(192v) Scaling of Peptide Sequence-Dependent Hydrophobic Interactions from Experiment and Simulation
- Conference: AIChE Annual Meeting
- Year: 2017
- Proceeding: 2017 AIChE Annual Meeting
- Group: Computational Molecular Science and Engineering Forum
Monday, October 30, 2017 - 3:15pm-4:45pm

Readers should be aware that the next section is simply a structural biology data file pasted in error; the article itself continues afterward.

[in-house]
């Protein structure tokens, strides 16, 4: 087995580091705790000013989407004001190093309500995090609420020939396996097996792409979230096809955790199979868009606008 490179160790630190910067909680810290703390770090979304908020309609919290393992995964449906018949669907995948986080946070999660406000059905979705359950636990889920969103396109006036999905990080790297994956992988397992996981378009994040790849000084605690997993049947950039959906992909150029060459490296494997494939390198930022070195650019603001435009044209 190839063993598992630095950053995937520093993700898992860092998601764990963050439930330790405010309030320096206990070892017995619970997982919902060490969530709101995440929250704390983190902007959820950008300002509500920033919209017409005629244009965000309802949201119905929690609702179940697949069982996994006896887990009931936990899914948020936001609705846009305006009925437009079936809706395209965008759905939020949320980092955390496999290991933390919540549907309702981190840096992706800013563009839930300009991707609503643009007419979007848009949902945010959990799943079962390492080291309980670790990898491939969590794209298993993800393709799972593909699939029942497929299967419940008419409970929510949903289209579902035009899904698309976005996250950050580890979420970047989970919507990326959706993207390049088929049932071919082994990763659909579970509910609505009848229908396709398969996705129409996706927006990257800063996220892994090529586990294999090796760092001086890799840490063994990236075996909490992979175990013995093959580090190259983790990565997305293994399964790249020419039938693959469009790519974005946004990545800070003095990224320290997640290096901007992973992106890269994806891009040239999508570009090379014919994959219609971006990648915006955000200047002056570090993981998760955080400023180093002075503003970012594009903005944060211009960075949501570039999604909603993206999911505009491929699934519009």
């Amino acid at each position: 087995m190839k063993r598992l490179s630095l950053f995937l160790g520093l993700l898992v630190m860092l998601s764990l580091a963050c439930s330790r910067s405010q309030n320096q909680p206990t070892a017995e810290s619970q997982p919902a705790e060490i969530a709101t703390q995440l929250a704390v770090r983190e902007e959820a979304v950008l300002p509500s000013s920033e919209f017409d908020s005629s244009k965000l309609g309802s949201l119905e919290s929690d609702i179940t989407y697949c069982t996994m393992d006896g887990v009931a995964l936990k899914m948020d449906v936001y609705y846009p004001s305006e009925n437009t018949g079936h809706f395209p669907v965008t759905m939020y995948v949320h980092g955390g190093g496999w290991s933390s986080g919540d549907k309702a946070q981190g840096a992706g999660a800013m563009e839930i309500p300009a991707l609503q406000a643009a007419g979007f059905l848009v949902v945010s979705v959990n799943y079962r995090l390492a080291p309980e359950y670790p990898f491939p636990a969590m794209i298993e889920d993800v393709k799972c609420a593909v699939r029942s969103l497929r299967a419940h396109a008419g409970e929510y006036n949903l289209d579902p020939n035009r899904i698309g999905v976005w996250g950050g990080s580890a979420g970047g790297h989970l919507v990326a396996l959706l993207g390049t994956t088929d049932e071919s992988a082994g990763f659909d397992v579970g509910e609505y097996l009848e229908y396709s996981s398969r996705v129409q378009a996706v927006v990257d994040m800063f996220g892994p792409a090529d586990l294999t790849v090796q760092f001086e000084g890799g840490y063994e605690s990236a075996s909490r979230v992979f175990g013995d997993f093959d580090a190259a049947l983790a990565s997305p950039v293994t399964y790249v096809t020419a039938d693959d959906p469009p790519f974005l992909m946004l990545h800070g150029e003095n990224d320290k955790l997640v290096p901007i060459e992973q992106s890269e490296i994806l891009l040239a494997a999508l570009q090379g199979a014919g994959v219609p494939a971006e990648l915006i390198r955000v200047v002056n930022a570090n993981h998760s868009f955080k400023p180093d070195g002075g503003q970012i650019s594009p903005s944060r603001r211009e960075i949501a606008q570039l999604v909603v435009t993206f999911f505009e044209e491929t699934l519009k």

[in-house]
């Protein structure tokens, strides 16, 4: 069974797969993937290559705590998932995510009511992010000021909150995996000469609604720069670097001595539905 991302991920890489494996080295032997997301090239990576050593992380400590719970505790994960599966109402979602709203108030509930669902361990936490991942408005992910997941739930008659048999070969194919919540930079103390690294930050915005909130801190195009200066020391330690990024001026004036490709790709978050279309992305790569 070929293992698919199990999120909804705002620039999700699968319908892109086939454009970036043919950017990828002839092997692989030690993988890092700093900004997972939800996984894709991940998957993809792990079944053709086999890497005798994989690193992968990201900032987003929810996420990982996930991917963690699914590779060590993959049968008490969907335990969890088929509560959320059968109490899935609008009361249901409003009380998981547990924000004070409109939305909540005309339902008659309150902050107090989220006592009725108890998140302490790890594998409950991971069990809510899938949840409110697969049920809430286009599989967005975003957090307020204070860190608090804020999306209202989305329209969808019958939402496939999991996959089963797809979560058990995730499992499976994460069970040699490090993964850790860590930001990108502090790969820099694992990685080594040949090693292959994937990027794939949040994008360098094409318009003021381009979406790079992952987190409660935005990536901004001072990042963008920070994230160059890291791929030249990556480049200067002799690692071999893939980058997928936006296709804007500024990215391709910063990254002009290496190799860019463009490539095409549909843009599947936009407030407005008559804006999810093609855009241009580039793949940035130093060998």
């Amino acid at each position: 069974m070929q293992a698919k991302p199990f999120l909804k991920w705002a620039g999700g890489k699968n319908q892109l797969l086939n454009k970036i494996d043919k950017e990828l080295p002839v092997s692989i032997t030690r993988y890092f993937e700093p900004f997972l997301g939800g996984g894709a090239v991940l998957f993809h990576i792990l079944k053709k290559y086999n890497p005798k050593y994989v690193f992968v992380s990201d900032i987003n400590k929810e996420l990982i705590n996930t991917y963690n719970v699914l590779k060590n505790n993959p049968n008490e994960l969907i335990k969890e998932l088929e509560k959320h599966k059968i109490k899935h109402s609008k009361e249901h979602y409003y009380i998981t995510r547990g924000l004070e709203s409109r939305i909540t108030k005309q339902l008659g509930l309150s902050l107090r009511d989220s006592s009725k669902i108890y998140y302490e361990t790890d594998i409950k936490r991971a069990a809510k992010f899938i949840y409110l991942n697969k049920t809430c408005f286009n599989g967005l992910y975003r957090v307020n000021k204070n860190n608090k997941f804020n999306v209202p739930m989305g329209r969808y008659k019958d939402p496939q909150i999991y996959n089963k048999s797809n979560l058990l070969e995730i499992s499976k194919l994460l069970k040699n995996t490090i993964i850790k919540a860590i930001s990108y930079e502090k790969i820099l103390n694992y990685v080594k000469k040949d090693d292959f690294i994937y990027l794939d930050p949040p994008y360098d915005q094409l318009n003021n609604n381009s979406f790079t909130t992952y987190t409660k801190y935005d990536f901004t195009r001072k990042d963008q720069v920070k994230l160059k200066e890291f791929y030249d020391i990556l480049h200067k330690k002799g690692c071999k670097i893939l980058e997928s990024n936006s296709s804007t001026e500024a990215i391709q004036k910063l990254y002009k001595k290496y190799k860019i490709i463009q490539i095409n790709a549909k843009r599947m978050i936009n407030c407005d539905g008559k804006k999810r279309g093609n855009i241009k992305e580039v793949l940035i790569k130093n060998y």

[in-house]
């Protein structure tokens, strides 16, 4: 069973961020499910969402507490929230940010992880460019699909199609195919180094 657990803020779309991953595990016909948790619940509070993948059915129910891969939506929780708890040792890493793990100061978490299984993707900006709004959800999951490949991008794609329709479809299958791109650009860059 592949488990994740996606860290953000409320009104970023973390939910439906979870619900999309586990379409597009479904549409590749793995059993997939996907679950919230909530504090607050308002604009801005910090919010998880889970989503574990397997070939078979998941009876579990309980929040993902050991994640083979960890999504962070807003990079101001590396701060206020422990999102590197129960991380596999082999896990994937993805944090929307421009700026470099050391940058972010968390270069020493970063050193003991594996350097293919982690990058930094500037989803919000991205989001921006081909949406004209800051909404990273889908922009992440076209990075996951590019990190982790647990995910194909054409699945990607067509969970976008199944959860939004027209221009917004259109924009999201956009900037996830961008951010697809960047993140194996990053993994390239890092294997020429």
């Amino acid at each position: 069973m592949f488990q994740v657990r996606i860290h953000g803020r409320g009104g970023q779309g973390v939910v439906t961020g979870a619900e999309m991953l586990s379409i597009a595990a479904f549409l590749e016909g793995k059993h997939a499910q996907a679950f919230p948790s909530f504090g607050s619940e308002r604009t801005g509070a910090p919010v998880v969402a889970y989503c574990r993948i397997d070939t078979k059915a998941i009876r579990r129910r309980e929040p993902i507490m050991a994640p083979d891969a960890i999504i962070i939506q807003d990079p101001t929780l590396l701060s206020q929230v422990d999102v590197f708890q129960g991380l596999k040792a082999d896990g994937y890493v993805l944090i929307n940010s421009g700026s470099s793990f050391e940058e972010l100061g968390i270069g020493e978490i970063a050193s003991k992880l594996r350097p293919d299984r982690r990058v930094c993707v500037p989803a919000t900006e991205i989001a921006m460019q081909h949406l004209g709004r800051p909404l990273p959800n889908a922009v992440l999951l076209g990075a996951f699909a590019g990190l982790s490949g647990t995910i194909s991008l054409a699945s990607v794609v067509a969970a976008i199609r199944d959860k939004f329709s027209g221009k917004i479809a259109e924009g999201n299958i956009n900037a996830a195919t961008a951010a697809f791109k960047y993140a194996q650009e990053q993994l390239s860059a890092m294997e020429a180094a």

Hydrophobic interactions (HIs) drive structural transitions and self-assembly processes in many natural and synthetic systems. Past experimental investigations into the HI have probed macroscopic interfaces or indirectly investigated molecular-level details. In contrast, simulations have historically focused on HIs for microscopic, idealized systems. Here, we use both atomic force microscopy experiments and molecular dynamics simulations to directly probe the HI between peptides of controlled hydrophobic content and an extended hydrophobic self-assembled monolayer (SAM) surface. Specifically, a hydrophilic glycine-serine repeat scaffold is systematically modified to contain one to four leucine residues, which are allowed to interact with the SAM surface. Simulated systems closely mirror the experimental set-up, even employing the same non-equilibrium technique, specifically Jarzynskiâs equality, to evaluate free energy differences. This constitutes a unique convergence of simulation and experiment in directly probing the HI on a molecular level for a realistic, soft-matter system. In addition to qualitatively agreeing with experiment, our simulations also identify key molecular structural factors driving the increase in the strength of the observed HI. While all peptides are relatively disordered in both solution and absorbed to surfaces, we observe differences in the tetrahedral structure of nearby water. We find that the three-body angle distributions of waters nearby solutes clearly distinguish between large and small scale hydrophobes, as well as hydrophobic and hydrophilic residues. As the hydrophobic content of a peptide increases, three-body angle distributions shift towards that of an isolated, small hydrophobe. Using these shifts as a metric, we construct an empirical model that well-predicts the free energy change of removing these peptides from the SAM surface. This work may be extended to probe the response of three-body angle distributions of water to various solutes and the ability of models based on this quantity to estimate solvation or interaction free energies.